If the Western powers had drawn clear red lines during the 1930s, I believe they would have stopped Nazi aggression and World War II might have been avoided. In 1990, if Saddam Hussein had been clearly told that his conquest of Kuwait would cross a red line, the first Gulf War might have been avoided. Clear red lines have also worked with Iran. Earlier this year, Iran threatened to close the Straits of Hormouz. The United States drew a clear red line and Iran backed off. Red lines could be drawn in different parts of Iran’s nuclear weapons program. But to be credible, a red line must be drawn first and foremost in one vital part of their program: on Iran’s efforts to enrich uranium. Now let me explain why: Basically, any bomb consists of explosive material and a mechanism to ignite it. The simplest example is gunpowder and a fuse. That is, you light the fuse and set off the gunpowder. In the case of Iran’s plans to build a nuclear weapon, the gunpowder is enriched uranium. The fuse is a nuclear detonator. For Iran, amassing enough enriched uranium is far more difficult than producing the nuclear fuse. For a country like Iran, it takes many, many years to enrich uranium for a bomb. That requires thousands of centrifuges spinning in tandem in very big industrial plants. Those Iranian plants are visible and they’re still vulnerable. In contrast, Iran could produce the nuclear detonator – the fuse – in a lot less time, maybe under a year, maybe only a few months. The detonator can be made in a small workshop the size of a classroom. It may be very difficult to find and target that workshop, especially in Iran. That’s a country that’s bigger than France, Germany, Italy and Britain combined. The same is true for the small facility in which they could assemble a warhead or a nuclear device that could be placed in a container ship. Chances are you won’t find that facility either. So in fact the only way that you can credibly prevent Iran from developing a nuclear weapon, is to prevent Iran from amassing enough enriched uranium for a bomb. So, how much enriched uranium do you need for a bomb? And how close is Iran to getting it? Let me show you. I brought a diagram for you. Here’s the diagram.
This is a bomb; this is a fuse. In the case of Iran’s nuclear plans to build a bomb, this bomb has to be filled with enough enriched uranium. And Iran has to go through three stages. The first stage: they have to enrich enough of low enriched uranium. The second stage: they have to enrich enough medium enriched uranium. And the third stage and final stage: they have to enrich enough high enriched uranium for the first bomb. Where’s Iran? Iran’s completed the first stage. It took them many years, but they completed it and they’re 70% of the way there. Now they are well into the second stage. By next spring, at most by next summer at current enrichment rates, they will have finished the medium enrichment and move on to the final stage. From there, it’s only a few months, possibly a few weeks before they get enough enriched uranium for the first bomb.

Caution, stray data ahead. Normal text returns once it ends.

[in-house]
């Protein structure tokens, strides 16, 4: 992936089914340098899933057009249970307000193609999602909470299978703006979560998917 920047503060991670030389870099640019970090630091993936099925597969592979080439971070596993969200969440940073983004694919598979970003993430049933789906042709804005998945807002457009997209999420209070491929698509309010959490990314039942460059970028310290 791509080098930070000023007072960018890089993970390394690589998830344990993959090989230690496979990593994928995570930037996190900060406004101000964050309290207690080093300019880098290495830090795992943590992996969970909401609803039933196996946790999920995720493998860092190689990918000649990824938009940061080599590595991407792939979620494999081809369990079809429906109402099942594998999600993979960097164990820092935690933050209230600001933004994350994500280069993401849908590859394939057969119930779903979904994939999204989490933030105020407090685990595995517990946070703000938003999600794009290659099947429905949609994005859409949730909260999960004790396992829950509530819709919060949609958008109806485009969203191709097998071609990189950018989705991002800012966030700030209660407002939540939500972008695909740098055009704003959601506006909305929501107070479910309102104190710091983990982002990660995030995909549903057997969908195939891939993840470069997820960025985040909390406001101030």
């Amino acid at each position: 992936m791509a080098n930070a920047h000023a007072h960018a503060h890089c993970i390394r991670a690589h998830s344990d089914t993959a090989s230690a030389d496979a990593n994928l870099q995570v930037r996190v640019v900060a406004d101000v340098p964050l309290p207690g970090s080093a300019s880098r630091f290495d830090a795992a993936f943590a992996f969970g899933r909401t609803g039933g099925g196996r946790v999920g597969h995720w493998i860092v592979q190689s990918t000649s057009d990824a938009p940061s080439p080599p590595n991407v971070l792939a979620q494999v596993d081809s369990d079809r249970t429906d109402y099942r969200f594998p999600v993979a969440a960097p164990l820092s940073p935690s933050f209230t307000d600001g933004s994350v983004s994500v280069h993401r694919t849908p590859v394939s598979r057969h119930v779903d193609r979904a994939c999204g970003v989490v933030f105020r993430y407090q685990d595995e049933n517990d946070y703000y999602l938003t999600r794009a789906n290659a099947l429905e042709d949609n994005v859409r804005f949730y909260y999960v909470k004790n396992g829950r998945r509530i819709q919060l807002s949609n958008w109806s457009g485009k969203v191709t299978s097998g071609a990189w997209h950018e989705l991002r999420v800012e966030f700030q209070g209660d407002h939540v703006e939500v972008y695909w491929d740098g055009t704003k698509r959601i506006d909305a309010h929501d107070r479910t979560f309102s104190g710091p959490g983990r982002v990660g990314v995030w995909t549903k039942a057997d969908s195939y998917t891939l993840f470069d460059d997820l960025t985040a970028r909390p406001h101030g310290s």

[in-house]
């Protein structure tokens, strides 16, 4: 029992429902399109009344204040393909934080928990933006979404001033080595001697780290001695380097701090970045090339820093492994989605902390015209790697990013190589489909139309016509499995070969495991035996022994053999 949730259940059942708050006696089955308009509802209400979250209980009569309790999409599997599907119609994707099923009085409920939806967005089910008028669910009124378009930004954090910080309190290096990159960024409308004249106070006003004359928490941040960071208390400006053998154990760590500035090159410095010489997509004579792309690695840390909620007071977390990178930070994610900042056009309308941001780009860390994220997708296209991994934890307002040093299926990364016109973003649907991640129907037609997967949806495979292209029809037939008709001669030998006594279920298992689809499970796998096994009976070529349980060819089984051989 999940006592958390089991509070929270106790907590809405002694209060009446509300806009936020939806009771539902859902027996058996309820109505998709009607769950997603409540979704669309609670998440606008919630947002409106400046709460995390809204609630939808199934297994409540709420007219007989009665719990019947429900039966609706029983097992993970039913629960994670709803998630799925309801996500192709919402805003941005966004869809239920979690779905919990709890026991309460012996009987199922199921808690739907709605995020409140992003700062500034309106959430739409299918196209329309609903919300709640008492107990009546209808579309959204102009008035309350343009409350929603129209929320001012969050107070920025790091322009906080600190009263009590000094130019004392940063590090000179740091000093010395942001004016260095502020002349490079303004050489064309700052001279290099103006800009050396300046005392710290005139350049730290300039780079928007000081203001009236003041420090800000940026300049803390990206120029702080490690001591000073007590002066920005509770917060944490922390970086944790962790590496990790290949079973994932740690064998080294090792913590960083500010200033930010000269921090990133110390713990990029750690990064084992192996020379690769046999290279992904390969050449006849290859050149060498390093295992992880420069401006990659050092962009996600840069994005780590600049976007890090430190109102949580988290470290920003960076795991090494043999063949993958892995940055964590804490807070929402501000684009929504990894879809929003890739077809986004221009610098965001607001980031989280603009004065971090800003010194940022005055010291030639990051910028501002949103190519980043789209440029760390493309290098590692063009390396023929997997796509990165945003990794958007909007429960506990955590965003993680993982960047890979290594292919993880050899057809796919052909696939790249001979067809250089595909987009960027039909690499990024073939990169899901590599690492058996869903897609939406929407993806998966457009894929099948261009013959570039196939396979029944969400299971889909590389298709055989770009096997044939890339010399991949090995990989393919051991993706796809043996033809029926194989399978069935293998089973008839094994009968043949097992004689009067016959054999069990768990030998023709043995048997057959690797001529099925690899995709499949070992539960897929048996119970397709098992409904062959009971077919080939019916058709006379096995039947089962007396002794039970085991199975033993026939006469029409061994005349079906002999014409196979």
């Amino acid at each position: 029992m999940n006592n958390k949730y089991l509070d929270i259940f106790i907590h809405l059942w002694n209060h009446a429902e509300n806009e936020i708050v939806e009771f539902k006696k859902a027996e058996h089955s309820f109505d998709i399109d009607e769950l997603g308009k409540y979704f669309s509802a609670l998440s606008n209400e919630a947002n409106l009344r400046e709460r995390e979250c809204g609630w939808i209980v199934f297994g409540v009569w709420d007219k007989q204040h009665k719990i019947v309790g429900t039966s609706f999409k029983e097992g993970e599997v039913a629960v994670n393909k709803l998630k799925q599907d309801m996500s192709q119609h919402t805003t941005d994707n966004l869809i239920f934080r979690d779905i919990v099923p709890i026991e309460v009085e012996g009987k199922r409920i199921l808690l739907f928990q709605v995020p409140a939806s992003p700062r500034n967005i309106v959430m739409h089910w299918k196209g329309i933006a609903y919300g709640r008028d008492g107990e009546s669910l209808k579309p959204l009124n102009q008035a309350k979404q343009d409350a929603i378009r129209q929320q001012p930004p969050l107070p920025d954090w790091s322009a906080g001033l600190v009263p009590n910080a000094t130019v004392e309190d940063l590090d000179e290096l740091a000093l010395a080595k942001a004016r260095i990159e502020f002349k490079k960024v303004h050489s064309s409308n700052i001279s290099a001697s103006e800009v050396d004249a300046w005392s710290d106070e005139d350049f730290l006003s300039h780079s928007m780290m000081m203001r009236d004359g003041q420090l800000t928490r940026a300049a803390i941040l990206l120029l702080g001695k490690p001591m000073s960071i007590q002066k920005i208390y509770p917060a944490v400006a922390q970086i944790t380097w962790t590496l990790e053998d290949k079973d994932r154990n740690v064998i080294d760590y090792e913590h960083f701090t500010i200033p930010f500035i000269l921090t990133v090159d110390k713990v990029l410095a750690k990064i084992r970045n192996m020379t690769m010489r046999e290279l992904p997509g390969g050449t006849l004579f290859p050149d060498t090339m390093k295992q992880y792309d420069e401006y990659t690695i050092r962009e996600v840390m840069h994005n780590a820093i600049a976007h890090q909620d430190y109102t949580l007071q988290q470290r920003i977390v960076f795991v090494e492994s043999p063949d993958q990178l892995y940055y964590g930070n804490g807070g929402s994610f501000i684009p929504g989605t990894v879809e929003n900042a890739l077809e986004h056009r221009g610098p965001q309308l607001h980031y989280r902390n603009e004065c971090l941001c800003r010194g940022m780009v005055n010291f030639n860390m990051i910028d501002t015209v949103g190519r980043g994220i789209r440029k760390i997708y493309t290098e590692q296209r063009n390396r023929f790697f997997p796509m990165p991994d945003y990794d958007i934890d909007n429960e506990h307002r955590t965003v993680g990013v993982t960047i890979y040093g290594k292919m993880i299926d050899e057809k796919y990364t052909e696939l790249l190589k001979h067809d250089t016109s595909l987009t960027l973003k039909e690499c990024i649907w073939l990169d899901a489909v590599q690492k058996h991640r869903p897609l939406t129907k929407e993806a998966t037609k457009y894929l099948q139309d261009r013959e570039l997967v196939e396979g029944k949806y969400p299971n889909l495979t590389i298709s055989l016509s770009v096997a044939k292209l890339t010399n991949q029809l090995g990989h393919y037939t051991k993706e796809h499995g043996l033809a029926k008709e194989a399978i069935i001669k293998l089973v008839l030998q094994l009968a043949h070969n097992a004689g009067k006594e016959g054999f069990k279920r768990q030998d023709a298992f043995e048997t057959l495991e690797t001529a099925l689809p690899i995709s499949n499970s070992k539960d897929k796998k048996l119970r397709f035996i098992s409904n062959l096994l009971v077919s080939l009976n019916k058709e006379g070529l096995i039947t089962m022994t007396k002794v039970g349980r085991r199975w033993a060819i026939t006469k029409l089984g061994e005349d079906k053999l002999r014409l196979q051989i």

Ladies and Gentlemen, What I told you now is not based on secret information. It’s not based on military intelligence. It’s based on public reports by the International Atomic Energy Agency. Anybody can read them. They’re online. So if these are the facts, and they are, where should the red line be drawn?
The red line should be drawn right here …………..
Before Iran completes the second stage of nuclear enrichment necessary to make a bomb. Before Iran gets to a point where it’s a few months away or a few weeks away from amassing enough enriched uranium to make a nuclear weapon. Each day, that point is getting closer. That’s why I speak today with such a sense of urgency. And that’s why everyone should have a sense of urgency. Some who claim that even if Iran completes the enrichment process, even if it crosses that red line that I just drew, our intelligence agencies will know when and where Iran will make the fuse, assemble the bomb, and prepare the warhead. Look, no one appreciates our intelligence agencies more than the Prime Minister of Israel. All these leading intelligence agencies are superb, including ours. They’ve foiled many attacks. They’ve saved many lives. But they are not foolproof. For over two years, our intelligence agencies didn’t know that Iran was building a huge nuclear enrichment plant under a mountain. Do we want to risk the security of the world on the assumption that we would find in time a small workshop in a country half the size of Europe?